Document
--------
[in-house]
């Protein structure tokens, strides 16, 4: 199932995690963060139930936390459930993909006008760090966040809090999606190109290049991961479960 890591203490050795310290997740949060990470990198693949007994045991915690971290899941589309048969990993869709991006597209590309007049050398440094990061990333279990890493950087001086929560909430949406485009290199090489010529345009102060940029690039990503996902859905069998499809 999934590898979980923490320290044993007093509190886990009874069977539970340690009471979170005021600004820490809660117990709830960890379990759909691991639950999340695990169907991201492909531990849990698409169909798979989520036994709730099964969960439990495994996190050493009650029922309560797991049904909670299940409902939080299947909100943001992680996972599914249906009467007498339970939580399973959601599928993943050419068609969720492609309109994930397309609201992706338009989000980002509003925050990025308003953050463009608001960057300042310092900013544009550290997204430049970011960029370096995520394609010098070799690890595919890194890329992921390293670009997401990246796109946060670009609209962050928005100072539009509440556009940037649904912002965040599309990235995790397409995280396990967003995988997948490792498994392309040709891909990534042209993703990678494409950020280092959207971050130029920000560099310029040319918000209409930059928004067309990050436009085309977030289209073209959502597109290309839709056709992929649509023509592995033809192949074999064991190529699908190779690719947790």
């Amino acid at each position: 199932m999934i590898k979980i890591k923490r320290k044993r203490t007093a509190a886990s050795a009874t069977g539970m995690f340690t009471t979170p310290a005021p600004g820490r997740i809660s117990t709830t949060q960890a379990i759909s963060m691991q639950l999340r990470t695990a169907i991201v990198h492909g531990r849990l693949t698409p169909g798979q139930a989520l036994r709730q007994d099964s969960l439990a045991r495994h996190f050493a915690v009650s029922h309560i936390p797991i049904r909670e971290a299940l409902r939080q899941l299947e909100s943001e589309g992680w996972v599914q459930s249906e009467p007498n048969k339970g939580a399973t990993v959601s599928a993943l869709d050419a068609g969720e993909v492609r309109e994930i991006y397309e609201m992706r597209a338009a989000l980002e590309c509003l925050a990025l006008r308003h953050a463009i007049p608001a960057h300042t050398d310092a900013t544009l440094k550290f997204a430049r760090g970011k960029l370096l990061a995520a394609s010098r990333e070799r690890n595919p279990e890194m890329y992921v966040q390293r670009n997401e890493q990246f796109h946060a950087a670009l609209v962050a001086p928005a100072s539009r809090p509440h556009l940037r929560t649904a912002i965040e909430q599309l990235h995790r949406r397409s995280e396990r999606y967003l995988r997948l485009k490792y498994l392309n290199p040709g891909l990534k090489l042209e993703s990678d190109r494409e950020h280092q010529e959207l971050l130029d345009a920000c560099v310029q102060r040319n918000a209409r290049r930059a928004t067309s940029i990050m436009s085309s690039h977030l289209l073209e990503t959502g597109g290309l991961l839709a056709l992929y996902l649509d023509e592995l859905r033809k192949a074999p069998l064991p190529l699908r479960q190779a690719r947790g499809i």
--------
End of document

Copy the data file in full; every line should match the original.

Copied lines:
[in-house]
């Protein structure tokens, strides 16, 4: 199932995690963060139930936390459930993909006008760090966040809090999606190109290049991961479960 890591203490050795310290997740949060990470990198693949007994045991915690971290899941589309048969990993869709991006597209590309007049050398440094990061990333279990890493950087001086929560909430949406485009290199090489010529345009102060940029690039990503996902859905069998499809 999934590898979980923490320290044993007093509190886990009874069977539970340690009471979170005021600004820490809660117990709830960890379990759909691991639950999340695990169907991201492909531990849990698409169909798979989520036994709730099964969960439990495994996190050493009650029922309560797991049904909670299940409902939080299947909100943001992680996972599914249906009467007498339970939580399973959601599928993943050419068609969720492609309109994930397309609201992706338009989000980002509003925050990025308003953050463009608001960057300042310092900013544009550290997204430049970011960029370096995520394609010098070799690890595919890194890329992921390293670009997401990246796109946060670009609209962050928005100072539009509440556009940037649904912002965040599309990235995790397409995280396990967003995988997948490792498994392309040709891909990534042209993703990678494409950020280092959207971050130029920000560099310029040319918000209409930059928004067309990050436009085309977030289209073209959502597109290309839709056709992929649509023509592995033809192949074999064991190529699908190779690719947790």
């Amino acid at each position: 199932m999934i590898k979980i890591k923490r320290k044993r203490t007093a509190a886990s050795a009874t069977g539970m995690f340690t009471t979170p310290a005021p600004g820490r997740i809660s117990t709830t949060q960890a379990i759909s963060m691991q639950l999340r990470t695990a169907i991201v990198h492909g531990r849990l693949t698409p169909g798979q139930a989520l036994r709730q007994d099964s969960l439990a045991r495994h996190f050493a915690v009650s029922h309560i936390p797991i049904r909670e971290a299940l409902r939080q899941l299947e909100s943001e589309g992680w996972v599914q459930s249906e009467p007498n048969k339970g939580a399973t990993v959601s599928a993943l869709d050419a068609g969720e993909v492609r309109e994930i991006y397309e609201m992706r597209a338009a989000l980002e590309c509003l925050a990025l006008r308003h953050a463009i007049p608001a960057h300042t050398d310092a900013t544009l440094k550290f997204a430049r760090g970011k960029l370096l990061a995520a394609s010098r990333e070799r690890n595919p279990e890194m890329y992921v966040q390293r670009n997401e890493q990246f796109h946060a950087a670009l609209v962050a001086p928005a100072s539009r809090p509440h556009l940037r929560t649904a912002i965040e909430q599309l990235h995790r949406r397409s995280e396990r999606y967003l995988r997948l485009k490792y498994l392309n290199p040709g891909l990534k090489l042209e993703s990678d190109r494409e950020h280092q010529e959207l971050l130029d345009a920000c560099v310029q102060r040319n918000a209409r290049r930059a928004t067309s940029i990050m436009s085309s690039h977030l289209l073209e990503t959502g597109g290309l991961l839709a056709l992929y996902l649509d023509e592995l859905r033809k192949a074999p069998l064991p190529l699908r479960q190779a690719r947790g499809i």